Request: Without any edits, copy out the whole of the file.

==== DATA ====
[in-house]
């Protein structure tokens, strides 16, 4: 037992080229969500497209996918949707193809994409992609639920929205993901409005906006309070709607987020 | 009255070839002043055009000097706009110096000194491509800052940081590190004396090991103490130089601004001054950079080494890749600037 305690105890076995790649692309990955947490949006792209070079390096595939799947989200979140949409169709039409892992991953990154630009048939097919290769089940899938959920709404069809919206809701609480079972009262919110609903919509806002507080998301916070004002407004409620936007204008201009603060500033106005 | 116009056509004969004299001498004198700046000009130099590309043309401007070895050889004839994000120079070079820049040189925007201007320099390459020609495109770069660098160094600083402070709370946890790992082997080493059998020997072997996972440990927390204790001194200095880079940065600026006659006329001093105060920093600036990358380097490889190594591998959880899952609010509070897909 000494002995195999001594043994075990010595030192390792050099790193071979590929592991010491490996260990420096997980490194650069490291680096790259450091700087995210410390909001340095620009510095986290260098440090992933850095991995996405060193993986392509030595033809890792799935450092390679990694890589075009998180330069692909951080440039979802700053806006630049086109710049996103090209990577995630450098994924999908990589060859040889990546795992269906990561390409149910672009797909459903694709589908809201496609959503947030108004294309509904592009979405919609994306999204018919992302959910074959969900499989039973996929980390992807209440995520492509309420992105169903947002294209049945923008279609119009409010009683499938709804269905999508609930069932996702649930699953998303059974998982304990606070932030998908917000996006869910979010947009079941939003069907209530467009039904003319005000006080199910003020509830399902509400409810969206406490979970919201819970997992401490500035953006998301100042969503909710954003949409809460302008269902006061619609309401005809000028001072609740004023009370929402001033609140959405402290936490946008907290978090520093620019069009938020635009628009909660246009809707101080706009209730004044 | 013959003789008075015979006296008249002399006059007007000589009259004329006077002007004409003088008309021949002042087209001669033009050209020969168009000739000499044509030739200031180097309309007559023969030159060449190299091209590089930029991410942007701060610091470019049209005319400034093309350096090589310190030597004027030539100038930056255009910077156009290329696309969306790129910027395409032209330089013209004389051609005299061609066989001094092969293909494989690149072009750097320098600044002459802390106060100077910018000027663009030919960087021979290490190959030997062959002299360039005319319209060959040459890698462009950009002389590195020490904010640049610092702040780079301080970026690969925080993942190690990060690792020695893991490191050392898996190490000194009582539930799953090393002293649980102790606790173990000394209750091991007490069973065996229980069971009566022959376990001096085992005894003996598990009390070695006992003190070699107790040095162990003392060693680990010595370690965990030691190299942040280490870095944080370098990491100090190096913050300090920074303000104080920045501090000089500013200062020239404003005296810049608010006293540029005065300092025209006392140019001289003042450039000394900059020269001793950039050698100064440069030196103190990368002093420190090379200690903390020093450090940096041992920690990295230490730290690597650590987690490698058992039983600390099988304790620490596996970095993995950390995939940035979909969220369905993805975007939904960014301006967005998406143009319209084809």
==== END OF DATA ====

[in-house]
């Protein structure tokens, strides 16, 4: 037992080229969500497209996918949707193809994409992609639920929205993901409005906006309070709607987020 | 009255070839002043055009000097706009110096000194491509800052940081590190004396090991103490130089601004001054950079080494890749600037 305690105890076995790649692309990955947490949006792209070079390096595939799947989200979140949409169709039409892992991953990154630009048939097919290769089940899938959920709404069809919206809701609480079972009262919110609903919509806002507080998301916070004002407004409620936007204008201009603060500033106005 | 116009056509004969004299001498004198700046000009130099590309043309401007070895050889004839994000120079070079820049040189925007201007320099390459020609495109770069660098160094600083402070709370946890790992082997080493059998020997072997996972440990927390204790001194200095880079940065600026006659006329001093105060920093600036990358380097490889190594591998959880899952609010509070897909 000494002995195999001594043994075990010595030192390792050099790193071979590929592991010491490996260990420096997980490194650069490291680096790259450091700087995210410390909001340095620009510095986290260098440090992933850095991995996405060193993986392509030595033809890792799935450092390679990694890589075009998180330069692909951080440039979802700053806006630049086109710049996103090209990577995630450098994924999908990589060859040889990546795992269906990561390409149910672009797909459903694709589908809201496609959503947030108004294309509904592009979405919609994306999204018919992302959910074959969900499989039973996929980390992807209440995520492509309420992105169903947002294209049945923008279609119009409010009683499938709804269905999508609930069932996702649930699953998303059974998982304990606070932030998908917000996006869910979010947009079941939003069907209530467009039904003319005000006080199910003020509830399902509400409810969206406490979970919201819970997992401490500035953006998301100042969503909710954003949409809460302008269902006061619609309401005809000028001072609740004023009370929402001033609140959405402290936490946008907290978090520093620019069009938020635009628009909660246009809707101080706009209730004044 | 013959003789008075015979006296008249002399006059007007000589009259004329006077002007004409003088008309021949002042087209001669033009050209020969168009000739000499044509030739200031180097309309007559023969030159060449190299091209590089930029991410942007701060610091470019049209005319400034093309350096090589310190030597004027030539100038930056255009910077156009290329696309969306790129910027395409032209330089013209004389051609005299061609066989001094092969293909494989690149072009750097320098600044002459802390106060100077910018000027663009030919960087021979290490190959030997062959002299360039005319319209060959040459890698462009950009002389590195020490904010640049610092702040780079301080970026690969925080993942190690990060690792020695893991490191050392898996190490000194009582539930799953090393002293649980102790606790173990000394209750091991007490069973065996229980069971009566022959376990001096085992005894003996598990009390070695006992003190070699107790040095162990003392060693680990010595370690965990030691190299942040280490870095944080370098990491100090190096913050300090920074303000104080920045501090000089500013200062020239404003005296810049608010006293540029005065300092025209006392140019001289003042450039000394900059020269001793950039050698100064440069030196103190990368002093420190090379200690903390020093450090940096041992920690990295230490730290690597650590987690490698058992039983600390099988304790620490596996970095993995950390995939940035979909969220369905993805975007939904960014301006967005998406143009319209084809």